ROYAL BANK OF SCOTLAND BOWLS CLUB
In 1899 10 acres of land was purchased jointly by the London Joint Stock Bank (LJS), National Provincial Bank of England (NP) and Union Bank of London (UBL) to be used as a sports ground for their employees. Opened on 8th July with 3 cricket squares, 6 lawn tennis courts and a bowling green, it was known as Three Banks Athletic Club.
Between 1919 and 1924 various bank mergers took place. LJS merged with London City & Midland Bank (who had just purchased a nearby sports ground) to form Midland Bank (now HSBC). The LJS ⅓ share was bought out and, fortuitously, NP and UBL banks merged and the whole ground had the one owner. With a further 7 acres acquired at the same time, the ground is as it is today and the National Provincial Bank period was ushered in.
The Story behind the Club Badge
The Club's badge marshals some of the main features of the grants of arms of The Royal Bank of Scotland, National Provincial, Westminster, District and Coutts Banks.
Royal Bank of Scotland
Central to the badge "in base azure a thistle slipped and leaved Argent flowered of the second" [gules], taken from the coat-of-arms granted to the Bank by the Lord Lyon on 29th February 1960, representing the national colours of Scotland, signifying the Scottish origin of the parent Bank.
The "Bishop's Gate" was part of a pictorial representation of the Bank's address at 15 Bishopsgate in the City of London. The last gate in this location was removed in 1760 and it is interesting to note that the squirrels (suggested by the College of Arms as denoting thrift and foresight) are supporting an urn which is actually a flower pot. This has a certain significance as "The Flower Pot Inn" stood originally on the site of the entrance to the bank's city office.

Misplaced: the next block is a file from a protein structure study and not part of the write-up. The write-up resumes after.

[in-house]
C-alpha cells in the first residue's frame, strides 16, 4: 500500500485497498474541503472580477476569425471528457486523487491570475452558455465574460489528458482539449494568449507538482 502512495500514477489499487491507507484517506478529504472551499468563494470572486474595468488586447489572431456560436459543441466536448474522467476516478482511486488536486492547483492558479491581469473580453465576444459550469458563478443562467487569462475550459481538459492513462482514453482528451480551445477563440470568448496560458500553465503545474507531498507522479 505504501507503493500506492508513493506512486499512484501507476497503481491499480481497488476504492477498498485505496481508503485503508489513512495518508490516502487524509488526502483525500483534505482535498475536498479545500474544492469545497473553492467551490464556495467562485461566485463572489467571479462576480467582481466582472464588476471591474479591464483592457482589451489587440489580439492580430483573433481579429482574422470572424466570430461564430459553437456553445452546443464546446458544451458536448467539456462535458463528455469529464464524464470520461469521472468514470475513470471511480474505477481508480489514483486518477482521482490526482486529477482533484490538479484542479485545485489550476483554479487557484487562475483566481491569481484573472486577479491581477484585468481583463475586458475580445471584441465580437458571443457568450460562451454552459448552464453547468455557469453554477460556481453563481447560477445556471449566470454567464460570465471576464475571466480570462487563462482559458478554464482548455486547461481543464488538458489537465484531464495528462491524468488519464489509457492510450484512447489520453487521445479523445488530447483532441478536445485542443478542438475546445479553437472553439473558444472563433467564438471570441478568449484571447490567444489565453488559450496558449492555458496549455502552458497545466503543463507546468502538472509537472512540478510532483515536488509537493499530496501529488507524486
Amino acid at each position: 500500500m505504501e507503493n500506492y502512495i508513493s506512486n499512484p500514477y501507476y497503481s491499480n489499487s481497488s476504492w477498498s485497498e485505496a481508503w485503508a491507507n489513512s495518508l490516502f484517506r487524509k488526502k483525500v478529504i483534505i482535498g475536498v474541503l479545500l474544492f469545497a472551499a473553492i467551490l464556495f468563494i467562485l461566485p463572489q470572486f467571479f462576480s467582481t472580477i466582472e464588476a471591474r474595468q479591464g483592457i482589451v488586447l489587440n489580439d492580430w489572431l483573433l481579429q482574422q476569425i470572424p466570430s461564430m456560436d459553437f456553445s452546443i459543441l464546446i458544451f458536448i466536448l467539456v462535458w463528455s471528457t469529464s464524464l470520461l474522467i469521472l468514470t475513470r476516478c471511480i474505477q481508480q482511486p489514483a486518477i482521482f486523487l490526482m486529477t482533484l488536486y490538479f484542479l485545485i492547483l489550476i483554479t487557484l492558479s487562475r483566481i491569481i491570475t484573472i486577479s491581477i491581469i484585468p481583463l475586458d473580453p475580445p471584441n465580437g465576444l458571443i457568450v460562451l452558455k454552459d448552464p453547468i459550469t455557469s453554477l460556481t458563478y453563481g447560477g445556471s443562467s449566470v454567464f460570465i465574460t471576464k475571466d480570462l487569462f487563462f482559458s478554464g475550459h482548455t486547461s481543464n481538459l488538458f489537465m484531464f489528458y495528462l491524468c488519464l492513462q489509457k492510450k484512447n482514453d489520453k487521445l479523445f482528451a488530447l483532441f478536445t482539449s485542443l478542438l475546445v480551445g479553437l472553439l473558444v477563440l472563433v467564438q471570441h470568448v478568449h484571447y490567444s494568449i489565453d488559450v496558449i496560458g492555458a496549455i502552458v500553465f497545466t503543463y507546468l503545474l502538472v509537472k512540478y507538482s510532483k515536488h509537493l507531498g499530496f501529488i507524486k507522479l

The portcullis was one of the familiar badges of Henry VII and derived from the arms of the royal City of Westminster.
It is thought that the gold wheatsheaf denotes Cheshire and is taken from the Grant of Arms, originally made to the Manchester and Liverpool District Banking Company in 1871.
In the early summer of 1692 the founder of the bank, Scottish goldsmith, John Campbell, set up his business on the south side of the Strand in London near the site of the present Charing Cross Station. He adopted the "Three Crowns" as a sign, as was customary in the days before street numbers.
The "fess wavy" has triple significance. On The Royal Bank of Scotland's coat-of-arms it indicates trading along the Firth of Forth and overseas. On the Westminster Bank's coat-of-arms it has reference to the Thames as represented in the arms of the County of London and is a play on the names of "London" and "County" in the bank's former title. The fess wavy also appears on the coat-of-arms of the old Borough of Beckenham and echoing the name of the town, represents the River Beck which joins the Pool river flowing through the grounds of the Sports Club.